Dec 152017


Barn preparations proceed.  There are boards stacked in the shed, newly ‘shiplapped’ awaiting their next form…barn doors.  Phil aims to get doors and windows on last year’s additions–no mere tarp to keep blizzards at bay this winter, no ma’am.  This winter, ‘the addition’ becomes a bonafide barn, that keeps weather out and animals snug (-er).   Because of other connected circumstances, for the first year ever, the goats’ winter quarters got moved up on the long list of winter preparations and the saw and screw gun were at work this week making downright posh quarters in the other outbuilding for our caprine lovelies.   The move in day was today.  Since weaning time in September, the mamas have been in a neighboring paddock to the kids, separated by electric netting.  Today, the two ‘herds’ were reunited.  We moved the mamas into the goat house, arranged the electric netting to join up the new paddock with the kids’ paddock, and opened the gate once again.  There was the usual head butting as the young wethers established their places in the herd once again, but then all were curious about this new ramp, a door, a building?!  In they went, one by one to check it out.   It appears to pass muster, and Carolyn and I are happy goatherds with these grand new quarters for our goats.  One class of animals at a time, we’re readying for the coming storms.

Then, there are the quackers…the three amigos.  Our remaining three ducks are all drakes, fellas.  When there were still hens around, paired up one to another, the drakes treated each other just awfully.  The small mallard wasn’t permitted to come anywhere near the other ducks with mates, but was always off on his own, kept at bay by the larger green-headed drake.  So soon as he’d come near, the bigger drake would bully him until he’d settle elsewhere.  The small one ended up with a broken foot this spring and had a time with us in the duck hospital ward, leg splinted by Zander, tended by Carolyn.  Once the pond opened up again after the ice receded, we released our little patient and hoped for the best, and…watched.  The bigger drake still drove him off, but the small mallard could fly and fly.  The big one just didn’t have the lift anymore, so the small drake survived.  When the last hen died this summer, we wondered how these three fellows would get on together.  Their past history didn’t bode well.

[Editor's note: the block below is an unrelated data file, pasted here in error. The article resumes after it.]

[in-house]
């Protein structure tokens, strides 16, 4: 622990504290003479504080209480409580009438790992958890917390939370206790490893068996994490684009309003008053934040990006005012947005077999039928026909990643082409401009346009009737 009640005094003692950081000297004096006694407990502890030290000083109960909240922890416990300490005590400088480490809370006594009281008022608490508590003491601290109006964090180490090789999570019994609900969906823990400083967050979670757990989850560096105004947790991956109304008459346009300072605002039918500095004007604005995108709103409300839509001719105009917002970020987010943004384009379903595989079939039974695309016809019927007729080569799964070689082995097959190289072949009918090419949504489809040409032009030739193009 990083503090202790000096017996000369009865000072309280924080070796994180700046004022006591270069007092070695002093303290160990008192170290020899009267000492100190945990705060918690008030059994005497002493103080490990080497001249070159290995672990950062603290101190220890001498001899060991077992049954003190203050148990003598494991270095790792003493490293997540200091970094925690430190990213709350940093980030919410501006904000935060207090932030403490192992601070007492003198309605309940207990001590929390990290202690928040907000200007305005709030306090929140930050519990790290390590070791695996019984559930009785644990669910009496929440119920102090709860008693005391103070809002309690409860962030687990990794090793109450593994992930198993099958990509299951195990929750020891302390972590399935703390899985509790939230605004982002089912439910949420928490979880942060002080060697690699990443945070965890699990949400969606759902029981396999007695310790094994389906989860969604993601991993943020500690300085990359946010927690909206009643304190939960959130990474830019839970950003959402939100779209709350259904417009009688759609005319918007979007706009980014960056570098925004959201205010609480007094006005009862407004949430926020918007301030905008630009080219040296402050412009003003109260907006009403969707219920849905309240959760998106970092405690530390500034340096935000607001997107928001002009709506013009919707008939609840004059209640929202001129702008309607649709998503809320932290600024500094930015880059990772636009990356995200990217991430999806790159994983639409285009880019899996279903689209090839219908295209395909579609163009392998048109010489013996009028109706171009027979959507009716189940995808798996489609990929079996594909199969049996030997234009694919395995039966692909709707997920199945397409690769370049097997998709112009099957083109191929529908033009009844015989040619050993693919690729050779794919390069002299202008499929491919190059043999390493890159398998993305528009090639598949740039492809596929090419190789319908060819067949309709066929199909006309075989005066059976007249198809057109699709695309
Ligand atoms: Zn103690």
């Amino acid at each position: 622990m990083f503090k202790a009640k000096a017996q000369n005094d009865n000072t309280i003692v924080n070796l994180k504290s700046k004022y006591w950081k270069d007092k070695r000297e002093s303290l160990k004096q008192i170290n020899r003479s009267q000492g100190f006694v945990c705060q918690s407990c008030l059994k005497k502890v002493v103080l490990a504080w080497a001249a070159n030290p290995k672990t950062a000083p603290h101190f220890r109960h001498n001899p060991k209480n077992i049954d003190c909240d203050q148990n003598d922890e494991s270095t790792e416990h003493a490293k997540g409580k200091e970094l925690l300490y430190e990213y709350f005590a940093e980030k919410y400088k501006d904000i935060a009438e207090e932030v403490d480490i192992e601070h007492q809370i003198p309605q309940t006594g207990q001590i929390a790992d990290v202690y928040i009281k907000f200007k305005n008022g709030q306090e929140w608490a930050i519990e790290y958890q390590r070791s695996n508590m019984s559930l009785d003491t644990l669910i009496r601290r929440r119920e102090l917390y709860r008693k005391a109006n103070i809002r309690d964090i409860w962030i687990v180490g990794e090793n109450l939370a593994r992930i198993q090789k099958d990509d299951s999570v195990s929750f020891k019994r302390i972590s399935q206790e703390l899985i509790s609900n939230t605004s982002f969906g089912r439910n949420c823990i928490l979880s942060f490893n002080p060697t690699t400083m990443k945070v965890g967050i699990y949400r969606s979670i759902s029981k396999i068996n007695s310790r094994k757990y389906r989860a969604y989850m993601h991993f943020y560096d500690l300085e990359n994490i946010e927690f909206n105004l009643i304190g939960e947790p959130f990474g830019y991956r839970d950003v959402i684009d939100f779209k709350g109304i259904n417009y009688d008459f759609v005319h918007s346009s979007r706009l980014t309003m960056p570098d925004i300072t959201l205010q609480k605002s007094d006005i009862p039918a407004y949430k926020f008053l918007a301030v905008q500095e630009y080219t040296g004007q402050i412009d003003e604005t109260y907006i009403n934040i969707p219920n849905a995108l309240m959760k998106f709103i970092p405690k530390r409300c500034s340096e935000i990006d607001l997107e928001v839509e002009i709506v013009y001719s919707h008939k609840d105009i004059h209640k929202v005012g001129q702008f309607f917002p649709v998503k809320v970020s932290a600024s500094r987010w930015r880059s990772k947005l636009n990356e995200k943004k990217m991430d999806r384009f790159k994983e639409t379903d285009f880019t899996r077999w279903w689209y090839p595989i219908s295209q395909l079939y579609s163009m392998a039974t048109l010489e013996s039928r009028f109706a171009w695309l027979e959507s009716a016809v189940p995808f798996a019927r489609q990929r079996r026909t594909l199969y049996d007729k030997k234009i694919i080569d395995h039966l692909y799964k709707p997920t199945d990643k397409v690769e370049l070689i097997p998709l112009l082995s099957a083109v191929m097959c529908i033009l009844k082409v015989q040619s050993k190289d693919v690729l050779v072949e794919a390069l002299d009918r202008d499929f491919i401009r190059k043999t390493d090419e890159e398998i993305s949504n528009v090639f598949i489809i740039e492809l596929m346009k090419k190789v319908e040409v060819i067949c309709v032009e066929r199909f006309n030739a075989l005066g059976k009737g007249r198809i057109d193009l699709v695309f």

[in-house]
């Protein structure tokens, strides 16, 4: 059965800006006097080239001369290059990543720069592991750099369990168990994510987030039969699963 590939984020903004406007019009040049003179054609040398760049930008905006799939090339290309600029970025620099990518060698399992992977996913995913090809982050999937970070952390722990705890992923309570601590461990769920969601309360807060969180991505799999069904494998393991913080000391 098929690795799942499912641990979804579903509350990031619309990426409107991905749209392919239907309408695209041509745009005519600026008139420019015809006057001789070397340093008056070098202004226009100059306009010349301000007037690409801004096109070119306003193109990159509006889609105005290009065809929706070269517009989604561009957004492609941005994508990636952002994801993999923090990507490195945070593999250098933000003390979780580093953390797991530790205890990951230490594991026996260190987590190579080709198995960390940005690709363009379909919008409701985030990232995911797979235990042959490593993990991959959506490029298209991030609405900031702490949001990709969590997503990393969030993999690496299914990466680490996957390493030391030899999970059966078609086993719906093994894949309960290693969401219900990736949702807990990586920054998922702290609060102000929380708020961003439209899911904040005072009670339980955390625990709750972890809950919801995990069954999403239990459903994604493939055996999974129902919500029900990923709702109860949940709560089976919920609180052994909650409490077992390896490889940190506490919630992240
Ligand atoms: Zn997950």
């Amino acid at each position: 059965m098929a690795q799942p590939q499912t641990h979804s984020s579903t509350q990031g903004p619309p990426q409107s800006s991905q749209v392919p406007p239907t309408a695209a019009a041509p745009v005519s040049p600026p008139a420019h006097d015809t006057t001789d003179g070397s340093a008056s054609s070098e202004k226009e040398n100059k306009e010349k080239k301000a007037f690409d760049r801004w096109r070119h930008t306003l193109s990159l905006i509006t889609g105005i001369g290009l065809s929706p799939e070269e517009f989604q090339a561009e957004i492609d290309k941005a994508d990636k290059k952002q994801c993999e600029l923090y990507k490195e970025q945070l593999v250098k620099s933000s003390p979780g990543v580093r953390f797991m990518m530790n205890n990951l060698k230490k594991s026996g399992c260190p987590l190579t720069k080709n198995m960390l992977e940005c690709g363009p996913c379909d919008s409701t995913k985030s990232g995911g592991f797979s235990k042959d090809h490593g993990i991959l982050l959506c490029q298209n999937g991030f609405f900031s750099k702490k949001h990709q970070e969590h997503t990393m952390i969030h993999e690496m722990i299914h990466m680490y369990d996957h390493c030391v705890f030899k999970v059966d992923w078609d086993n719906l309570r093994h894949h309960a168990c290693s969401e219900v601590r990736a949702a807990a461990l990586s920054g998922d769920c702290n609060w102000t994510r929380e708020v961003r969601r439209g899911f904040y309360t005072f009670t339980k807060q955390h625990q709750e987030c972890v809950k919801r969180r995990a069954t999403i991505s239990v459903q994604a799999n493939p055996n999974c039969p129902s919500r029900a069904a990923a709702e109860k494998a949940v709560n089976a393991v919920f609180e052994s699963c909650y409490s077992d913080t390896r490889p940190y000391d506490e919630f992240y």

Then, surprise after surprise followed.  Now, some of you won’t believe this at all–that’s OK, but I’ll relate it all the same.  That little drake changed his feathers and took on the plumage of a female mallard!  Yes, indeed, he lost the characteristic drake curl of tail, his green head dulled into brown, the white ring all but disappeared and his feathers became brown-streaked instead of the classic gray belly and darker back feathers.  He looked for all the world like a mallard hen.  Then….the bully drake did the same!  And, all three started hanging together, you know, just…hangin’.  They swam together, they ate together, they waddled around together–no more life or death bullying, no more competition for female attention.  They were bros.  Sometime around late summer, each of the drakes grew back their usual plumage and looked themselves again.   And, still, the fellas are pretty inseparable. Where one goes, all three go. They stick together now, curly tails and all.  No fighting, no antics, just three drake amigos amicably drifting around the farm, quacking, waddling, ducking it up together.

There really is never a dull moment up here, and few that don’t leave me wondering just what it’s all about anyways.  Biology is a fascinating subject in the field. Our critters certainly give us an education.


Heather and Phil Retberg together with their three children run Quill’s End Farm, a 105-acre property in Penobscot that they bought in 2004. They use rotational grazing on their fifteen open acres and are renovating thirty more acres from woods to pasture to increase grazing for their pigs, grass-fed cattle, lambs, laying hens, and goats. Heather is Master of Halcyon Grange #345 and writes a newsletter for their farm’s buying clubs for farmers in her area and has generously given us permission to share some of her columns with Grangers throughout the state. Visit the Quill’s End Farm Facebook Page for more information.

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